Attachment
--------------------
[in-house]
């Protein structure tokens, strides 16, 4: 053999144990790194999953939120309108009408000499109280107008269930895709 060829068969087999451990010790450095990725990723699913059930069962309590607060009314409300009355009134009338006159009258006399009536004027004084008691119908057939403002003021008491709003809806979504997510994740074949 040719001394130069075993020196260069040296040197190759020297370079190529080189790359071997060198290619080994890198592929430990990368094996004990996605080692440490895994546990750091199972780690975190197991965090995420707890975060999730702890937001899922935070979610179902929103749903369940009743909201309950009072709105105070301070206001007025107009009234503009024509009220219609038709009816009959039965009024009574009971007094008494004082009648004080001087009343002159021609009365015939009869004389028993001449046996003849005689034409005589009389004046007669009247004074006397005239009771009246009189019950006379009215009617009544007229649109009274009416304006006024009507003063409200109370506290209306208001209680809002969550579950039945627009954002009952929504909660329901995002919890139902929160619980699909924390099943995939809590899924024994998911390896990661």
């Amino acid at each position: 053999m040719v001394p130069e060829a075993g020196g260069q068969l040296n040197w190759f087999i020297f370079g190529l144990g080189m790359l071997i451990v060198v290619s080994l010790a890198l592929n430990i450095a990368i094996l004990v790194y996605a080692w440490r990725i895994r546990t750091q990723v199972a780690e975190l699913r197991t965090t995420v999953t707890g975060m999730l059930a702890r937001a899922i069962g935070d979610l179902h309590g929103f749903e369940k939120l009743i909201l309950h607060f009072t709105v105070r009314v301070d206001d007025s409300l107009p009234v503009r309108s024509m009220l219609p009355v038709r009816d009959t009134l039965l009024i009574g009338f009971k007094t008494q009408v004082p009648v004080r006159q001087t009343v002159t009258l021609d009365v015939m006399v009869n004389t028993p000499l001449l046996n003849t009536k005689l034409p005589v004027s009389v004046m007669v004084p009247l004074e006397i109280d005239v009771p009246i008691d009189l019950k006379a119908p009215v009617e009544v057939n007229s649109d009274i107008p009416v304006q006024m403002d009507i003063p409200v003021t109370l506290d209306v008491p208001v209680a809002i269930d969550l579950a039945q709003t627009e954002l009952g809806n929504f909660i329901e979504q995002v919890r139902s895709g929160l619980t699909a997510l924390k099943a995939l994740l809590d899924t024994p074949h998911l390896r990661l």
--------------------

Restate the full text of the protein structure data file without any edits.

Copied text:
[in-house]
């Protein structure tokens, strides 16, 4: 053999144990790194999953939120309108009408000499109280107008269930895709 060829068969087999451990010790450095990725990723699913059930069962309590607060009314409300009355009134009338006159009258006399009536004027004084008691119908057939403002003021008491709003809806979504997510994740074949 040719001394130069075993020196260069040296040197190759020297370079190529080189790359071997060198290619080994890198592929430990990368094996004990996605080692440490895994546990750091199972780690975190197991965090995420707890975060999730702890937001899922935070979610179902929103749903369940009743909201309950009072709105105070301070206001007025107009009234503009024509009220219609038709009816009959039965009024009574009971007094008494004082009648004080001087009343002159021609009365015939009869004389028993001449046996003849005689034409005589009389004046007669009247004074006397005239009771009246009189019950006379009215009617009544007229649109009274009416304006006024009507003063409200109370506290209306208001209680809002969550579950039945627009954002009952929504909660329901995002919890139902929160619980699909924390099943995939809590899924024994998911390896990661």
């Amino acid at each position: 053999m040719v001394p130069e060829a075993g020196g260069q068969l040296n040197w190759f087999i020297f370079g190529l144990g080189m790359l071997i451990v060198v290619s080994l010790a890198l592929n430990i450095a990368i094996l004990v790194y996605a080692w440490r990725i895994r546990t750091q990723v199972a780690e975190l699913r197991t965090t995420v999953t707890g975060m999730l059930a702890r937001a899922i069962g935070d979610l179902h309590g929103f749903e369940k939120l009743i909201l309950h607060f009072t709105v105070r009314v301070d206001d007025s409300l107009p009234v503009r309108s024509m009220l219609p009355v038709r009816d009959t009134l039965l009024i009574g009338f009971k007094t008494q009408v004082p009648v004080r006159q001087t009343v002159t009258l021609d009365v015939m006399v009869n004389t028993p000499l001449l046996n003849t009536k005689l034409p005589v004027s009389v004046m007669v004084p009247l004074e006397i109280d005239v009771p009246i008691d009189l019950k006379a119908p009215v009617e009544v057939n007229s649109d009274i107008p009416v304006q006024m403002d009507i003063p409200v003021t109370l506290d209306v008491p208001v209680a809002i269930d969550l579950a039945q709003t627009e954002l009952g809806n929504f909660i329901e979504q995002v919890r139902s895709g929160l619980t699909a997510l924390k099943a995939l994740l809590d899924t024994p074949h998911l390896r990661l």